The Town of Wynyard shall establish and  maintain a tree nursery. Due to size restrictions nursery trees are not intended to provide all stock for boulevard plantings, but will provide replacement stock for parks and green spaces plantings.

9.2       Boulevards

  1. The Town of Wynyard systematically replaces trees in older neighborhoods that had previously been removed.
  2. Larger caliper trees are planted on boulevards in recently developed neighborhoods. Streets are selected for this program based on a review of newly developed areas. We consider the number of lots that are developed and are up to grade. This review is completed the season prior to planting.


Proper watering is the most important factor for successful planting of trees and shrubs. To ensure adequate watering, newly planted trees will be watered a minimum of 7 times per year in the first year. In the second year, trees will be watered a minimum of 5 times a year. The minimum watering amounts depend on precipitation and mulching. Additional water may or may not be required.

10.1     Boulevard Trees

Where trees are added or replaced on boulevards, efforts will be made to involve the homeowner as a partner in the tree planting. When planting new trees the Town crews will water trees at time of planting and encourage the homeowners to water these trees on a regular schedule after the planting.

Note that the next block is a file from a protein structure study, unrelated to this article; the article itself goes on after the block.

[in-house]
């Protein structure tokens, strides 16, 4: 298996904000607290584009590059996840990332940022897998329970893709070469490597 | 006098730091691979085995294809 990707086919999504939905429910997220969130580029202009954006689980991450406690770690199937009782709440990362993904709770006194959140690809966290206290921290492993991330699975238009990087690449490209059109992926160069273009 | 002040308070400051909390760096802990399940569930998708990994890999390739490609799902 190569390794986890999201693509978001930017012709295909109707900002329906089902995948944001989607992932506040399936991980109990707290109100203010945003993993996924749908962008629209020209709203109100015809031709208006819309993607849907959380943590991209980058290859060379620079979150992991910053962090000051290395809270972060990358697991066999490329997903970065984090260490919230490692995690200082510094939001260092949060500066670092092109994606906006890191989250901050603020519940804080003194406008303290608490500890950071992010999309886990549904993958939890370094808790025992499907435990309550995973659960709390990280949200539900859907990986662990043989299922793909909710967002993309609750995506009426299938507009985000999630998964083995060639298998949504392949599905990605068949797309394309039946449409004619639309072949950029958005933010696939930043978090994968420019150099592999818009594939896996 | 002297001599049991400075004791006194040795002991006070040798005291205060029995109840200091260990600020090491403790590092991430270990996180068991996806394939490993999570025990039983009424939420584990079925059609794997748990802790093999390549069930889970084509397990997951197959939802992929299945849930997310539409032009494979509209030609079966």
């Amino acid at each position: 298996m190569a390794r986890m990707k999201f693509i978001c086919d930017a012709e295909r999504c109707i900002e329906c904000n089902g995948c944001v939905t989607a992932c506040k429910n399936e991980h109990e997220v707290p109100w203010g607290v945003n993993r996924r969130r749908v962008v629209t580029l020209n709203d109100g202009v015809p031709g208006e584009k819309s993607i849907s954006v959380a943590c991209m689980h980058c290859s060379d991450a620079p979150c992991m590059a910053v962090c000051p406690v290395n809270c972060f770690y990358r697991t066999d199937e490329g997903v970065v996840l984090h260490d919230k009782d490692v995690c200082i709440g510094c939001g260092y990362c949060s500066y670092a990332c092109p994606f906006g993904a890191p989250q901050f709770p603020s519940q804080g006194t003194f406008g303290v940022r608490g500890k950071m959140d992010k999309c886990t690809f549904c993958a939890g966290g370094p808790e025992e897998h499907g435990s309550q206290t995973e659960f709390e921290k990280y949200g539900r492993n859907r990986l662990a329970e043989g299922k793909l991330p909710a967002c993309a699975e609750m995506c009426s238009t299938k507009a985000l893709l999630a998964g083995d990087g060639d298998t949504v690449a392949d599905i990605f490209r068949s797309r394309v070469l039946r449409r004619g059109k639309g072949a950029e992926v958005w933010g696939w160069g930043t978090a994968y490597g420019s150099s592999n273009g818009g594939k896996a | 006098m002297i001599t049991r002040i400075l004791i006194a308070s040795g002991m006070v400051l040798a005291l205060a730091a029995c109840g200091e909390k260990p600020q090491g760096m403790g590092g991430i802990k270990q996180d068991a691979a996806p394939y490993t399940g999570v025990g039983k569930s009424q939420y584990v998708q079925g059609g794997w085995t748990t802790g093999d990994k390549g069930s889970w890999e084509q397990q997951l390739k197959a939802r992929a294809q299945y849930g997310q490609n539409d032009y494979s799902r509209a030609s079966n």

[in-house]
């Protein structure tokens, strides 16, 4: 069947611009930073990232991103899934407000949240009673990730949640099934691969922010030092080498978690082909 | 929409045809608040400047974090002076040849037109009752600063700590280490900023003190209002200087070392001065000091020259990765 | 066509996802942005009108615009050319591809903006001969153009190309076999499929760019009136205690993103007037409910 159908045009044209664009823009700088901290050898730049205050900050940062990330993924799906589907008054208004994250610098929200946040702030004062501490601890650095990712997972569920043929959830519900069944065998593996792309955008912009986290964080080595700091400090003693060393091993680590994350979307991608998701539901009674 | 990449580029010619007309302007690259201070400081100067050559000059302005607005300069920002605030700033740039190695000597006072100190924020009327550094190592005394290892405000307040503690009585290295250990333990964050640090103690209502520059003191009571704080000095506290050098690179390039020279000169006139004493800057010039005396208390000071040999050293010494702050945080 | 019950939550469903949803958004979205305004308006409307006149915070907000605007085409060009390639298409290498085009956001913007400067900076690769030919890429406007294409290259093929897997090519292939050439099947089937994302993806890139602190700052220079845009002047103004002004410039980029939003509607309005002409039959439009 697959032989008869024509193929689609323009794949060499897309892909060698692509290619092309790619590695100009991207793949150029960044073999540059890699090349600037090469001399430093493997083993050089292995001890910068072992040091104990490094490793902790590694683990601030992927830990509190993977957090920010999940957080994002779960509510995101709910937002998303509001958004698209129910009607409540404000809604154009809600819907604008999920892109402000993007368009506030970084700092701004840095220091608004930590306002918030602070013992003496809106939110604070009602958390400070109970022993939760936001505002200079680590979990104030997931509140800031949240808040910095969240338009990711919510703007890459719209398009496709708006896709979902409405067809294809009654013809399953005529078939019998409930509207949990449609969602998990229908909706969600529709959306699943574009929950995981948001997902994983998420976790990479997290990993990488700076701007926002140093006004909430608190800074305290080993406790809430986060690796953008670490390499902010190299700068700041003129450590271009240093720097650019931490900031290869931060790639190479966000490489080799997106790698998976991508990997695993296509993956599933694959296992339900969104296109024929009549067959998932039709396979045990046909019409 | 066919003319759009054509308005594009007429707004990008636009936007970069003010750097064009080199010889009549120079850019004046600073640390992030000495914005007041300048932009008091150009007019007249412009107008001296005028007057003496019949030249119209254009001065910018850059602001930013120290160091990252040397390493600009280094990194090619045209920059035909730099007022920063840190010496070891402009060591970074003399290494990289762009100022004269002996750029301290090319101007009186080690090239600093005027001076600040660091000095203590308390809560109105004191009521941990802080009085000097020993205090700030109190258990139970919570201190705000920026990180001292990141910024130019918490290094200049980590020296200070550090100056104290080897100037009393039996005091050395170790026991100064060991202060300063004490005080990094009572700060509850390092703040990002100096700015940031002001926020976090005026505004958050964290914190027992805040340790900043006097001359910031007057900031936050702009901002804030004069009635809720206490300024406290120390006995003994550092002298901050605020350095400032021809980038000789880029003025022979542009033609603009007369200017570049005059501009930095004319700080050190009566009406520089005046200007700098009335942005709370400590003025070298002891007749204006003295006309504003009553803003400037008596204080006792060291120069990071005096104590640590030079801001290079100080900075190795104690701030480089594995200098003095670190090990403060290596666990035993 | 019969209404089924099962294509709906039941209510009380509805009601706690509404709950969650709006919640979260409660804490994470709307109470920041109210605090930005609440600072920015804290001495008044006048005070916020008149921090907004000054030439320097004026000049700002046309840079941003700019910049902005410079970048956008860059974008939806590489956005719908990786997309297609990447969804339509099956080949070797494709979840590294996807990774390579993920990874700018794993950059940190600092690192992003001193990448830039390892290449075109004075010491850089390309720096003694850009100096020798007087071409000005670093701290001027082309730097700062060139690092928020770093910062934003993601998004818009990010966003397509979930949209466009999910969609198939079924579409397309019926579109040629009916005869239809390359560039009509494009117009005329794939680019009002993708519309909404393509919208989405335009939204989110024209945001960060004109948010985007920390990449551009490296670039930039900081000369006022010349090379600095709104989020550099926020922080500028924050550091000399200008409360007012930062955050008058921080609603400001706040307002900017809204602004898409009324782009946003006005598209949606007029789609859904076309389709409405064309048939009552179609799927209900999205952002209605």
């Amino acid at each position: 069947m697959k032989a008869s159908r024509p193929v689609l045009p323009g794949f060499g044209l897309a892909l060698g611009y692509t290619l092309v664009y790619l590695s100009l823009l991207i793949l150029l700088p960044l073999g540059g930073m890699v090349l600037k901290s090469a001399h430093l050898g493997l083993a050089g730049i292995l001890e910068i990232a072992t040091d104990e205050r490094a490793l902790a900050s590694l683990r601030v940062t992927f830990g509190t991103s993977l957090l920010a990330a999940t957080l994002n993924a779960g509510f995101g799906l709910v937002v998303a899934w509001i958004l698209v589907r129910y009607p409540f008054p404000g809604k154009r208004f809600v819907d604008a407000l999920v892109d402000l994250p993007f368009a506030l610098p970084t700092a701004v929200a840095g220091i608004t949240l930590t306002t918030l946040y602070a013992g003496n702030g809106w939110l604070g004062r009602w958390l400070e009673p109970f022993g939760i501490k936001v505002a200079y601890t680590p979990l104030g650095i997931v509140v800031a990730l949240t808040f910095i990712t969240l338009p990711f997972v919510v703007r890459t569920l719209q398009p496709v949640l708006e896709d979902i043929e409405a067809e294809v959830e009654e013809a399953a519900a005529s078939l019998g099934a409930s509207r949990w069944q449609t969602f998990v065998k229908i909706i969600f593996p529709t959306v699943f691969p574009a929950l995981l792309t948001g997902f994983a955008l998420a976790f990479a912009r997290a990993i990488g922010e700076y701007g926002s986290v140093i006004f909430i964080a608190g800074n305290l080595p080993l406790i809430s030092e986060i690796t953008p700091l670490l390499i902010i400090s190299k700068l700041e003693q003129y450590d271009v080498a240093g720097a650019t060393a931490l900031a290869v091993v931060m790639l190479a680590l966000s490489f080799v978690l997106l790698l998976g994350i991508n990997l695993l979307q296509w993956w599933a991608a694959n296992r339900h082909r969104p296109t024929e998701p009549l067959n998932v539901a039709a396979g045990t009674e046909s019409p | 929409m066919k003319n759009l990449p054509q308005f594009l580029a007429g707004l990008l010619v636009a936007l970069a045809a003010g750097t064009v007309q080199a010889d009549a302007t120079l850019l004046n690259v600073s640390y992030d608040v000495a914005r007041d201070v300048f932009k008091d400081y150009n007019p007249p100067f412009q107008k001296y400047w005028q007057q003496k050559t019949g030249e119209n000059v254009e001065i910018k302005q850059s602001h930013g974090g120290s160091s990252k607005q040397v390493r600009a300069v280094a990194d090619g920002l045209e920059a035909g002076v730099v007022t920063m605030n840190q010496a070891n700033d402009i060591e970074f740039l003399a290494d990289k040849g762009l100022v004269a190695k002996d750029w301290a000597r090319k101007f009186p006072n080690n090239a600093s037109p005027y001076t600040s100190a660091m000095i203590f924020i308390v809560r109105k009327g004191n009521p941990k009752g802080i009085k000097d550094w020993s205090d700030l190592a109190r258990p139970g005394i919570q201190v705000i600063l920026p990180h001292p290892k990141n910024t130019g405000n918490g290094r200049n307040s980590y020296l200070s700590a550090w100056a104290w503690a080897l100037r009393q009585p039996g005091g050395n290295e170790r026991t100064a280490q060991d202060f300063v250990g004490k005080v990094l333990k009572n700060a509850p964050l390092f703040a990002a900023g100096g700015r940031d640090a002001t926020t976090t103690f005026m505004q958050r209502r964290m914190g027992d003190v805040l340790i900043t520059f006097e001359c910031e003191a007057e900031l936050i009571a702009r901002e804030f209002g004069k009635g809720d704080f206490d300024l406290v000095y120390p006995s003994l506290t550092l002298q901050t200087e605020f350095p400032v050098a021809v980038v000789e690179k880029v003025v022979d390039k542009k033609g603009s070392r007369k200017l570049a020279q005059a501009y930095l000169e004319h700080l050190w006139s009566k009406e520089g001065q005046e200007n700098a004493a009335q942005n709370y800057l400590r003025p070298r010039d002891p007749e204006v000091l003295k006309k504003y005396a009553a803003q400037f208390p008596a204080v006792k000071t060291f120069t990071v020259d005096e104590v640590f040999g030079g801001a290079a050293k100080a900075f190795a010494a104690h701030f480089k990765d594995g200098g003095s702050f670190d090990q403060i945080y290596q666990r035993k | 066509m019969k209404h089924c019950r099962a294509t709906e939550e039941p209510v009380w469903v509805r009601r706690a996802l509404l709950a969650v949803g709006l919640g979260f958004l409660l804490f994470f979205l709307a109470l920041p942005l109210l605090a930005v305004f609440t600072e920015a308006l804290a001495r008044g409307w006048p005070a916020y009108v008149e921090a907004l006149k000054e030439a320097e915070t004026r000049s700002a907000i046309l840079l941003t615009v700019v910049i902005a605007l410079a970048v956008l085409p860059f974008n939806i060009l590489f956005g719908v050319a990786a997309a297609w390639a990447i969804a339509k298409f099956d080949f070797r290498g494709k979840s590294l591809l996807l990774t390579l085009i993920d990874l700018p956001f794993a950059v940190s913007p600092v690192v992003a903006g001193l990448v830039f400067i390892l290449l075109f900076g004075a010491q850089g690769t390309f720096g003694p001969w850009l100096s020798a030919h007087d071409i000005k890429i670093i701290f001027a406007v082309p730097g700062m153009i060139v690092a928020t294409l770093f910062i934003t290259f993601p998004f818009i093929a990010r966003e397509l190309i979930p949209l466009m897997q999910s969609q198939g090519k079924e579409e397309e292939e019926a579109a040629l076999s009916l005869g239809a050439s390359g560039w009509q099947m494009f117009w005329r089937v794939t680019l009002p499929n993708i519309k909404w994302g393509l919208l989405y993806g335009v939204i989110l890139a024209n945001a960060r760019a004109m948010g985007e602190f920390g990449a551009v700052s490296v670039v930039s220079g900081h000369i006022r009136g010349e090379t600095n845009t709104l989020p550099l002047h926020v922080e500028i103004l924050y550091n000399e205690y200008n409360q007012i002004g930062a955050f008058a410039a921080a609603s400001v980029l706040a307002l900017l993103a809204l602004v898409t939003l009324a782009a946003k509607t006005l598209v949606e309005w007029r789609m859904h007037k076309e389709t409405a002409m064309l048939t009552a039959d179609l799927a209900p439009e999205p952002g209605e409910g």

10.2     Park/Green Space Trees

Newly planted park and green/space trees will have a scheduled water maintenance program to ensure the success of the tree. The minimum seven times in the first year and five times in the second year program would apply.

10.3     Nursery

Newly planted and existing nursery trees will have scheduled water and weed control maintenance program to ensure their success. 


The Town of Wynyard will endeavor to achieve compensation to the full value of any public tree(s) that are willfully damaged or destroyed or become damaged as the result of an accident. The Town of Wynyard will follow their Tree Assessment guide to achieve a value for all trees affected by this policy.

11.1     Chemicals

No person shall apply or administer in any form any chemical that would cause death to any tree held by the Town of Wynyard.

If a person is found to have administered any form of chemical that will cause death the person shall be responsible for all costs that maybe incurred in soil testing and will be charged a penalty for the value of the trees and the removal of said trees.

11.2     Pruning/Disfiguring

No person shall cut, prune or alter the appearance of any publicly owned tree, which would disfigure the tree, cause death, or put the tree at risk.

No person shall attach any notice, bill, poster, sign, wire, rope, cord, nail or other object to or around any Public Tree.

If a person is found to have improperly pruned, cut or altered a public tree, that person will be held responsible for the cost of repair, replacement or maintenance of the tree and will include a reforestation penalty.


Dutch Elm Disease (DED) is a deadly fungus that can kill an elm tree in as little as three weeks by clogging its water-conducting vessels. Once a tree is infected by DED it needs to be removed and disposed of properly by either burying it or burning it.